Though anger was brewing in the city, the protests were fragmented under different banners with little attempt to unite forces. As we search for answers to the 21 June rally, we need to understand the history of this accumulated frustration of the people to the chief minister’s attitude to crimes of sexual assault. In February 2012, when a 37-year-old mother of two reported that she had been gang-raped in the heart of the city in Park Street, Mamata Banerjee declared that it was a “conspiracy” of the victim to embarrass her newly-formed government. Citizens were shocked, disillusioned with the then popular and newly-elected CM, and many protested. The episode became the referral point every time the CM made similar insensitive comments about sexual assault. Last week, as protests gathered momentum, Suzette decided not to spend the rest of her life in semi-anonymity as the “Park Street rape victim”. She came forward and stated that the violence committed on her was not her shame, but the shame of the perpetrators. She joined a protest march on 17 June organised by Maitree on Kamduni and later when Suzette, her face uncovered, spoke at a panel discussion on TV, it had an electrifying and lasting effect on people.

If Suzette’s bold move and her plans to set up a helpline for rape survivors stirred people, the quiet determination of the Kamduni villagers seeking justice for Sheila and their resistance to state bullying triggered the conscience of the people. The politico-mafia nexus is neither new in the state nor can any political party claim a clean chit in connection to it. In 1990, during the LF rule, three women officials were brutally attacked in Bantala on the outskirts of the city, one raped and killed by CPI(M)-supported “cadres”. “Bantala stands as our danger signal of degeneration”, editor Nikhil Chakravarty had warned in Mainstream. The spiral of violence continued in the state when in 2006, Tapasi Mullick was gang-raped and murdered to silence the movement in Singur. Later when local CPI(M) functionaries and goons were arrested, the CPI(M) state secretary had claimed that it was a fabricated ploy to malign the party.

Sheila’s Struggle

There was no slackening of the nexus between criminals and ruling party politicians with the change of government. At Kamduni, criminals rule large tracts of the region and though there have been several complaints against them by villagers, the administration has failed to act. With the skyline fast changing and tall buildings and gated multi-storied complexes encroaching on paddy fields, there are regular reports of criminal activities and gun fights between land sharks and bheri (fisheries) owners over their respective shares in smuggling and hooch (local brew). Kamduni village lies about three km off the main bus road between large tracts of bheris and stretches of empty land grabbed by real estate agents. Every day, 20-year-old Sheila, a first-generation learner in her family, whose father is a wage earner, would travel 40 minutes by bus to her college where she studied Bengali literature and education. One of her brothers would escort her from the bus stop back home through that deserted stretch of road. That fateful afternoon, at 2.30 pm, he was delayed. So she saw no other alternative but to set out by herself; on the way she was waylaid by five men, gang-raped and murdered, and her body was dumped into a pond. If Sheila’s desire for education in Derozio Memorial College reflects the dream of thousands of girls in the 450-500 colleges in Bengal, her reality also reflects that of many of those girls. They face the daily hardships of household chores at home, the lack of a source of money for bus tickets or for a modest mid-day tiffin, an infrequent or non-existent bus service, and unlit, deserted roads where ruffians roam, so much so that many girls are unable or unwilling to attend classes after 3 pm.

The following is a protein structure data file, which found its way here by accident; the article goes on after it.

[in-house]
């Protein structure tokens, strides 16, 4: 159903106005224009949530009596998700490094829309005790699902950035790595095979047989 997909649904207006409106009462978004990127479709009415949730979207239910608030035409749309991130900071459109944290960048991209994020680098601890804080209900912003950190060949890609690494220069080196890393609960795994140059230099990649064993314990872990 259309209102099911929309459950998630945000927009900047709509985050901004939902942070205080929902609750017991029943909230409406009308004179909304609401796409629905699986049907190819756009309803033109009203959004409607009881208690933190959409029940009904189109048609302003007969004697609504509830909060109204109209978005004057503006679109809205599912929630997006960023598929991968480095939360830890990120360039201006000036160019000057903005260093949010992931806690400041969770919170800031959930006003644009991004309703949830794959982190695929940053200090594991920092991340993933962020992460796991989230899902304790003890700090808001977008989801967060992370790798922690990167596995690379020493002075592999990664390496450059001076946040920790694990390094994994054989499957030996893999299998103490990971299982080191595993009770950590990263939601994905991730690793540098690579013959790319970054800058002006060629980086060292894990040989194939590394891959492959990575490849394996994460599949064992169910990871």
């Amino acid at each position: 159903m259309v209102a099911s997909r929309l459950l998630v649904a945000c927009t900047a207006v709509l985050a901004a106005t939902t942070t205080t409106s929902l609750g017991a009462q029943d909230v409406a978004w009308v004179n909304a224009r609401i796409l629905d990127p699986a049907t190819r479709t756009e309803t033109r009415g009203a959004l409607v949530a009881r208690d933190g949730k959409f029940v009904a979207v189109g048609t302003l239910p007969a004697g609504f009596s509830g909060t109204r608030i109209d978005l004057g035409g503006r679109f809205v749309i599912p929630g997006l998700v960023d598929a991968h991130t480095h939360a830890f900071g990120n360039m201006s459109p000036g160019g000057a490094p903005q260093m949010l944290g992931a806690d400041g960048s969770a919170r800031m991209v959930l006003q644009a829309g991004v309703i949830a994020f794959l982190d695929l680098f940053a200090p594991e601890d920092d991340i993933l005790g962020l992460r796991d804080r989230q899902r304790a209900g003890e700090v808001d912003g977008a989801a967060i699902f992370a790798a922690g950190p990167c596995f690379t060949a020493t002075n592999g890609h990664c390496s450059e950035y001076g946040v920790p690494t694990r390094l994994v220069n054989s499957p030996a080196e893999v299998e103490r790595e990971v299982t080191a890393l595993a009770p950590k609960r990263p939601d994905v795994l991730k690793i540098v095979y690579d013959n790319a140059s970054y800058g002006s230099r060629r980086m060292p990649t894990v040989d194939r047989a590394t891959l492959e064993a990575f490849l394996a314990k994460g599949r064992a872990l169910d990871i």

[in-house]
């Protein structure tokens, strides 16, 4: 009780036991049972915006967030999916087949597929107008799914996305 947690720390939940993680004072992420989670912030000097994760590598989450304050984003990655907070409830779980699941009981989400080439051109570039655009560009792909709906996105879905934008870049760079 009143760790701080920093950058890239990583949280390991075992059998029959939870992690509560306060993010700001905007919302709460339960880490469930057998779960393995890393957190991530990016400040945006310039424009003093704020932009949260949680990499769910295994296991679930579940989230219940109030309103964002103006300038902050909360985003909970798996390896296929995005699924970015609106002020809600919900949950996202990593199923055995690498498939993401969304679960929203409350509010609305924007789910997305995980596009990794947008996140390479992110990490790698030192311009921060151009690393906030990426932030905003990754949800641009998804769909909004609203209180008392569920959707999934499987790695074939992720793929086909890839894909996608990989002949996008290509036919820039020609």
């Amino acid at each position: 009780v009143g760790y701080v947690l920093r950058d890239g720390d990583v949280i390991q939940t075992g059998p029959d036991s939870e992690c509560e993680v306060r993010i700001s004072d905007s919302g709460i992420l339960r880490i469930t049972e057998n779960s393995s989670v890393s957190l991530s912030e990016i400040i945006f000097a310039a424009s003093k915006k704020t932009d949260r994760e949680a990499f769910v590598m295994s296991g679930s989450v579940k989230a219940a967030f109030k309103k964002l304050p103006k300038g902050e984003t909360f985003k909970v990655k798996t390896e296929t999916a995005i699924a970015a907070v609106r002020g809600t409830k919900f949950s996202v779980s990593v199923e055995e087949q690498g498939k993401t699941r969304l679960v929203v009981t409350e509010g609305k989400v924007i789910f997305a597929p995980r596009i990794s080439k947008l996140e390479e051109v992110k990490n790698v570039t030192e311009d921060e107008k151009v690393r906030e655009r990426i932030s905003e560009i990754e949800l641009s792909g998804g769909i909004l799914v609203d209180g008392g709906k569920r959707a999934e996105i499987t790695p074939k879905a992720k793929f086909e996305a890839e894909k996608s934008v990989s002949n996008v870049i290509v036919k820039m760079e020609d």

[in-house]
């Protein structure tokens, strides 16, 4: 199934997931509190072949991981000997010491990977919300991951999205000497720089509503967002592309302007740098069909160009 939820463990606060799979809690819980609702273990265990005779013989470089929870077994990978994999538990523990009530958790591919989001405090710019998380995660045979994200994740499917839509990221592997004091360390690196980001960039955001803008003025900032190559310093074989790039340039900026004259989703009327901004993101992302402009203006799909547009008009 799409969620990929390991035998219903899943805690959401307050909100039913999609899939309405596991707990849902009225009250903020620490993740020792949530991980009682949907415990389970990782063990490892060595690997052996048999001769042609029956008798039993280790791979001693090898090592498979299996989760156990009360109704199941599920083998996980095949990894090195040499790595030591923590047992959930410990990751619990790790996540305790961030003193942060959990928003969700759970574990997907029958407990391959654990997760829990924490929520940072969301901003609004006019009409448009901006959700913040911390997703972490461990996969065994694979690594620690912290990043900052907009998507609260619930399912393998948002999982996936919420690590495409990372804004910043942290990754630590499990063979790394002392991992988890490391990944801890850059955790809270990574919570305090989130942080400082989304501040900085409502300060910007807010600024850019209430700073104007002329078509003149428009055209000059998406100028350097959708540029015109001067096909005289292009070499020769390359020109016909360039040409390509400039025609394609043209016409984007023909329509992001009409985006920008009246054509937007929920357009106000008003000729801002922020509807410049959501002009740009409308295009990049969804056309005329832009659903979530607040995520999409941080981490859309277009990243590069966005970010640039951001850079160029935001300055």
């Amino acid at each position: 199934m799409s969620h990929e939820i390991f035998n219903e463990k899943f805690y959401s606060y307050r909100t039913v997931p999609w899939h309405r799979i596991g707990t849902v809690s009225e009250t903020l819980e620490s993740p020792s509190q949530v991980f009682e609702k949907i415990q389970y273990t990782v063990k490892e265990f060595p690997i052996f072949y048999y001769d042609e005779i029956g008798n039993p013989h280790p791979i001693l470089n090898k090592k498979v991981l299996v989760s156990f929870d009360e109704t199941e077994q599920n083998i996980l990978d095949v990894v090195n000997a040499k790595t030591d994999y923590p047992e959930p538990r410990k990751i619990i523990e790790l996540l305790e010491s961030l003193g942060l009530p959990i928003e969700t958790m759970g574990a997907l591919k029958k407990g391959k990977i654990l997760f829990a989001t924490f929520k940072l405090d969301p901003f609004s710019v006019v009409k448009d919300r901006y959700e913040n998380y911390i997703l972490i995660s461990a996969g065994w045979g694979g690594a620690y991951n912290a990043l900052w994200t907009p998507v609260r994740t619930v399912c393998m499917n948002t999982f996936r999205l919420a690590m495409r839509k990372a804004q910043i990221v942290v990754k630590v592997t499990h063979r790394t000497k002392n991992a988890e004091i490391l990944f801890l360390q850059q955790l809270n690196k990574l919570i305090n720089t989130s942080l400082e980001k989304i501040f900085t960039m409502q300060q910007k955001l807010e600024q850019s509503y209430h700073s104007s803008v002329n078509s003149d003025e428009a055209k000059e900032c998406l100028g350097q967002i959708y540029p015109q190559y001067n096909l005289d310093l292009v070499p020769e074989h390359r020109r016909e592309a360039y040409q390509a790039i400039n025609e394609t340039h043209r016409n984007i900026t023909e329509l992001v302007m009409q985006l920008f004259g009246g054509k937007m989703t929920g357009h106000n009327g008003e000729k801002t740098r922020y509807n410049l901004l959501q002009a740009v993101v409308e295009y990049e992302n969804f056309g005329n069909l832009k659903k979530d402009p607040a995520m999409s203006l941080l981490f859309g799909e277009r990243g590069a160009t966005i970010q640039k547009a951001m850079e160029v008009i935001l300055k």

If people were moved by the tale of the daily struggle of Sheila challenging her destiny, they were also painfully aware of the backlash on young girls following such violence. The quiet determination of the Kamduni villagers seeking justice for Sheila’s murder and their resistance to state bullying triggered the conscience of the people. The state has tried every means to suppress the Kamduni community, from giving out sops to both veiled and open threats. When a state minister offered the bereaved father monetary compensation and a job for his son, he was rebuffed. “We are not beggars”, cried the father in anguish. “What I want for my daughter is justice”. In a shameful act to terrorise villagers, two school friends of Sheila, Tumpa and Mona Koyal were targeted when they raised concerns about women’s safety to the CM. “Chup. Keep quiet. Shut up. You are all CPM supporters,” was the CM’s parting words to the villagers when she visited Kamduni 10 days after the incident. Even the headmaster of the local primary school in Kamduni was issued a show cause notice when he joined a rally protesting the violence in his village.

The Kamduni villagers have refused to be silenced. Instead they have united to form a protective wall around the two girls from the hordes of media persons and political parties swooping down on the village. They have continued to protest the atmosphere of violence and demand safety in the area. The teachers of Derozio College where Sheila studied and the villagers of the surrounding areas have organised protests. When pressurised by the Trinamool panchayat pradhan to apologise to the CM, Mona, with her friend by her side, said,